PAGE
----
It's called common sense.
Moriarty treats women abominably and uses them solely as objects for his gratification; he is violent towards them; no single instance of consideration towards any of them is given in the book; he has several children by them, all of whom he abandons without a moment’s hesitation or subsequent thought for their fate, though he himself is the victim of an unfortunate upbringing. This, it should be noted, makes him not less, but more culpable, inasmuch as he is perfectly aware of the effect that such an upbringing can have upon a child.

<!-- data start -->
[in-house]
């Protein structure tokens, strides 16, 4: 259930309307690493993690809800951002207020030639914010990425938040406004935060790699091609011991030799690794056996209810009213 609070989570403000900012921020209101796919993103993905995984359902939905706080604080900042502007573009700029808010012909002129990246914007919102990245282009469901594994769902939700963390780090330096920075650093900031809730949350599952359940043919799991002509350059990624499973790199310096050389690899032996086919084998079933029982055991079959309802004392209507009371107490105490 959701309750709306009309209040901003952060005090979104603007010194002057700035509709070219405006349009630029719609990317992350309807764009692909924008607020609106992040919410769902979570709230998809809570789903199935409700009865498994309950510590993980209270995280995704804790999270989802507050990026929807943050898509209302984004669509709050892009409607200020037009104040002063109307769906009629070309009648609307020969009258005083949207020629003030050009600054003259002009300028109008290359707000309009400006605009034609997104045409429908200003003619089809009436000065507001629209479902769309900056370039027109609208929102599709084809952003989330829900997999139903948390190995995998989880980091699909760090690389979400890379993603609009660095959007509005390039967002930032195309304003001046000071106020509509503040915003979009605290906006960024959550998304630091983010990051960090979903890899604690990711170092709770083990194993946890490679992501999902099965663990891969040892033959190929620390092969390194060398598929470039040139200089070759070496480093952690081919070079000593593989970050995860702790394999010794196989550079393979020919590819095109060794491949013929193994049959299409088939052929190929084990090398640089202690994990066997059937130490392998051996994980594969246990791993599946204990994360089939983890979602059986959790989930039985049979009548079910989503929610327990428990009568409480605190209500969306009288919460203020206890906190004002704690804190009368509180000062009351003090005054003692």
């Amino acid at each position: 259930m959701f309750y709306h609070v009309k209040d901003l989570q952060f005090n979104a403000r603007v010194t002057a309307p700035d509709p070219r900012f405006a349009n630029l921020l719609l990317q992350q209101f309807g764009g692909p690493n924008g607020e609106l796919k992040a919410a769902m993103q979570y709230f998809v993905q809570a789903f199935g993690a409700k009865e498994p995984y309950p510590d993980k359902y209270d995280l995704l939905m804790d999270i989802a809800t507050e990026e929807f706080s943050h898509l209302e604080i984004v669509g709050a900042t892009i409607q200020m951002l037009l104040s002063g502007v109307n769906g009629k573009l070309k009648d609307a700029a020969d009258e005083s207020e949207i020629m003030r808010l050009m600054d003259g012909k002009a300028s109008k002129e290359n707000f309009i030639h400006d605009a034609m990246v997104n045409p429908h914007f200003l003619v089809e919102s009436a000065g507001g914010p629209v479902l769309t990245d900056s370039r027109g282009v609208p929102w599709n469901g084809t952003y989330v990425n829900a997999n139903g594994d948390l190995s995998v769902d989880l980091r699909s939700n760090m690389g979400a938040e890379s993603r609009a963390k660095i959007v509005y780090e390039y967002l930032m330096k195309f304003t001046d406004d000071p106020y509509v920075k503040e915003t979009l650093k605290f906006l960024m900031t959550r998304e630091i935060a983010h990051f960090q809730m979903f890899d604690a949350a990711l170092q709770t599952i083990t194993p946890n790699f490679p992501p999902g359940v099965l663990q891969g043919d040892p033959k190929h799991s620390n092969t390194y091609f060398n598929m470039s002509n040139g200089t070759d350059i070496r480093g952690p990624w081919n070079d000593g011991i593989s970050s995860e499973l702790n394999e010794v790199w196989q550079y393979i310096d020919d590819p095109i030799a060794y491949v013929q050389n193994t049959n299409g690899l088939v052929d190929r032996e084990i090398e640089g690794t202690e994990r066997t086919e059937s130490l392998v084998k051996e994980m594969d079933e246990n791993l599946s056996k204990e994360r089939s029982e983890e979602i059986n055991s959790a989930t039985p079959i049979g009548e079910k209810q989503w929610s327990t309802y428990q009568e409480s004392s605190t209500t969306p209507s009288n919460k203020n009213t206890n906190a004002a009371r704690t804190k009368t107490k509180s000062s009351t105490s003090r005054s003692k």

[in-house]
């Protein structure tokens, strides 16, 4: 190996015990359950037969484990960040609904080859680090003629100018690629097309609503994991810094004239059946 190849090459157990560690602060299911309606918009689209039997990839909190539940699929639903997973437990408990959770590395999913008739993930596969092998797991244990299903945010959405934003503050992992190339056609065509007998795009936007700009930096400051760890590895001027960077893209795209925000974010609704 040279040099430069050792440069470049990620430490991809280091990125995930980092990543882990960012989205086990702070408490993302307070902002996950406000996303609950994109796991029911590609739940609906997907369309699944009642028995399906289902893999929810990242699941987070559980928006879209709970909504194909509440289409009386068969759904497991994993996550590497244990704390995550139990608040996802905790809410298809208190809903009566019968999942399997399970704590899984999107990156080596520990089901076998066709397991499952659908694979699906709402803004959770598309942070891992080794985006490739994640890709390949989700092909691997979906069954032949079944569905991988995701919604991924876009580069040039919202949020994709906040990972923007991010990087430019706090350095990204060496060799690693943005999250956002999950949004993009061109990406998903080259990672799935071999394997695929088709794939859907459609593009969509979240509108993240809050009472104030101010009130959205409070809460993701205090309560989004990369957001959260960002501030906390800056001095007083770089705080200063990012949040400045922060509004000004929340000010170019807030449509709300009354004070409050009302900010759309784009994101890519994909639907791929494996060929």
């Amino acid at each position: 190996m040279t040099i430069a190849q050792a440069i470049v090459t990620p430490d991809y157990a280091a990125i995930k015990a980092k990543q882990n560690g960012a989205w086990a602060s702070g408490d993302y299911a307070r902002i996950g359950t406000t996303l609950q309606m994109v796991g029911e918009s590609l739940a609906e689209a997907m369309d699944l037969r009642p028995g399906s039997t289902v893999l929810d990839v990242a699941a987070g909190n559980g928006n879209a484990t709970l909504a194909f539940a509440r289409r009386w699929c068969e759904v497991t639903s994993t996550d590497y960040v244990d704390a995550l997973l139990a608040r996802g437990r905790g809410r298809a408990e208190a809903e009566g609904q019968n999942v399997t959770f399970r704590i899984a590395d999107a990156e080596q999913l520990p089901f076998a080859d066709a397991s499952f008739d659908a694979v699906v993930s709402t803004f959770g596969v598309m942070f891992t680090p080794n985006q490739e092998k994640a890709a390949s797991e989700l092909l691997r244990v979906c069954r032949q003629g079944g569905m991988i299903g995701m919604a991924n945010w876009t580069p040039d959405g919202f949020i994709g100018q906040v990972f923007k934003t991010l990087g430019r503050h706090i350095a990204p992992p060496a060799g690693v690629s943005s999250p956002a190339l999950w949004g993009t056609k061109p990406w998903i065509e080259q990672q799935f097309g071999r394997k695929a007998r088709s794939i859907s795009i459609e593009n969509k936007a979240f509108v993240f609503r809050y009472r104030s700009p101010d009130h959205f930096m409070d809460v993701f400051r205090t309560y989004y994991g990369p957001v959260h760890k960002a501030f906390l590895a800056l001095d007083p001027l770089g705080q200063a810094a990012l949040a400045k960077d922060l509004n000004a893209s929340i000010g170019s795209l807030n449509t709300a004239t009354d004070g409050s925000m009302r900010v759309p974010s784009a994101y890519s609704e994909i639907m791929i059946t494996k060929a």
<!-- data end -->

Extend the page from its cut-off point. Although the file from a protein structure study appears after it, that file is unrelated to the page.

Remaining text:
This is from a reappraisal of that seminal work, Kerouac's On The Road. I started to read it a few years ago, but got so bored by page 30 or 50, or something, that I gave up. Anthony Daniels (I prefer the moniker Theodore Dalrymple) agrees, but he had the steel (or the commission) to read the whole lot.
In a nutshell, it is a work of "extreme banality" by "a prophet of immaturity". What characterises it?
[N]either Sal nor Dean are very interested in anything at all apart from themselves, and even in themselves only in the shallowest, most inconsequential possible way.
It is, however and most unfortunately, a work of "sociological importance". Enough said.